Unfortunately, the problem with a site-specific installation, particularly when the site possesses obvious, strong associations, lies in the power that historical objects have to talk back to the recent artworks that supposedly criticize or satirize one. In the first place, since we are encountering ghosts, there's the somewhat troublesome fact that both women and men modeled nude, and one can make the case that this practice was more demeaning to the male models, RA porters pressed into service, that to the prostitutes who in modeling certainly had a much safer way of earning money than on the very dangerous streets. Second, the cast of the flayed corpse of John Legg — an all too literal objectification of a human being — certainly distracts from the more abstract objectification of women. Why didn't Pilkington, who covered so many sculptural objects, including the écorché horse (why?), just keep the crucifixion out of view? The way the grisly crucifixion intrudes upon the rest of the installation is one of several points at which the artist seems more than a little tone deaf, oblivious to the variety of meanings and implications that the site has. Another problem arises in “dressing” the casts of ancient sculpture, which supposedly “subverts their heroic stature.” Even if one assumes that all the covered heads are heroic, covering them, not letting the viewers see them at all, strikes me as censorship more than commentary. If Pilkington, say, covered parts of the Parthenon fragment with doll’s clothes, that might have made the point.
Left: Two somewhat more conventional figures that several viewers commented looked like the dress dummies found in store windows. Right: The broken, seated dummy.
The dolls themselves of course take center stage, the majority of them having one more-or-less anatomically correct leg with another looking like a transplanted snake or eel. Where faces might be expect to appear, we find buttocks, and facial features appear on the rear of the figure's head. The broken seated figure (above) and the many fragments of body and non-body parts (below) speak to the effort that the artist has expended as do the many preparatory drawings displayed on the walls, which also serve to make clear that the jointless arms on some of the figures that appear to be little more than pulled out and bent bits of clay are in fact intentional.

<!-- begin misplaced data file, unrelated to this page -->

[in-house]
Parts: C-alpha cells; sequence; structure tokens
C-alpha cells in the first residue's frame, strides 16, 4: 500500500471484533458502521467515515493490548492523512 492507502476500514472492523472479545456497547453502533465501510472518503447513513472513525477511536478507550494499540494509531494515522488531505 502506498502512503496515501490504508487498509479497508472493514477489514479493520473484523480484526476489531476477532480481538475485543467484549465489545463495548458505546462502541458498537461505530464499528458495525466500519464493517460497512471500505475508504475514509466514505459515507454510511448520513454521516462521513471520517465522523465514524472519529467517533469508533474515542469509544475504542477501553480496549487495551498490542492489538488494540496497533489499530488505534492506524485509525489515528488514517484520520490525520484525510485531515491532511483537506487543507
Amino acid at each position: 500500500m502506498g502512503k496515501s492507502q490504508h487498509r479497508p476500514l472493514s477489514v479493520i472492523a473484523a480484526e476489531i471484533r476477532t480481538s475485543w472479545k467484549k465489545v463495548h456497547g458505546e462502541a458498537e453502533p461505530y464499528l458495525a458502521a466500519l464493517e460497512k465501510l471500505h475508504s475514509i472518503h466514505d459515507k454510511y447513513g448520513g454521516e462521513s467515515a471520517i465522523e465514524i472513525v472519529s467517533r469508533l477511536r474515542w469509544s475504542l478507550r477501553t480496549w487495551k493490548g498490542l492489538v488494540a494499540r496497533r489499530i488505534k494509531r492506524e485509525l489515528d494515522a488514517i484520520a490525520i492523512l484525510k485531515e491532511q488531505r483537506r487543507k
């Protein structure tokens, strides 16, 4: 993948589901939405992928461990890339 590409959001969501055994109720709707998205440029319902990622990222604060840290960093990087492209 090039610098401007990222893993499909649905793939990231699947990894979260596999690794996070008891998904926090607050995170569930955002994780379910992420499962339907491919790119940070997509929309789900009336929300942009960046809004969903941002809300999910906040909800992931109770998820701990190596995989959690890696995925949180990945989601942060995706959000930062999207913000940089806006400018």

Since the artist calls her works “dolls” and “dummies,” she would seem to remove them from competition or comparison with traditionsal figurative sculpture. Her work seems to relate more to what today is the most widespread and commercially viable form of popular representations of human and humanoid forms — those aggressively low culture, exiled art forms comprising action figures, high-end dolls, and carefully sculpted polychrome representations of characters from science-fiction cinema, manga, anime, video games, and graphic novels, the kinds of figures sold, often for hefty prices, at Comic Con and other similar conventions, where attendees make themselves doll-like, transforming themselves into imaginary characters, many of whom have distorted or amplified bodies. Be that as it may, Pilkington RA has created her dolls and then placed them in an interesting pop-up, two-week exhibition that provided its visitors with plenty of food for thought.
Pilkington, Cathie. Anatomy of a Doll: A Project by Cathie Pilkington RA. Exhibition catalogue. London: Royal Academy, 2017. 6 pp.
Last modified 17 April 2017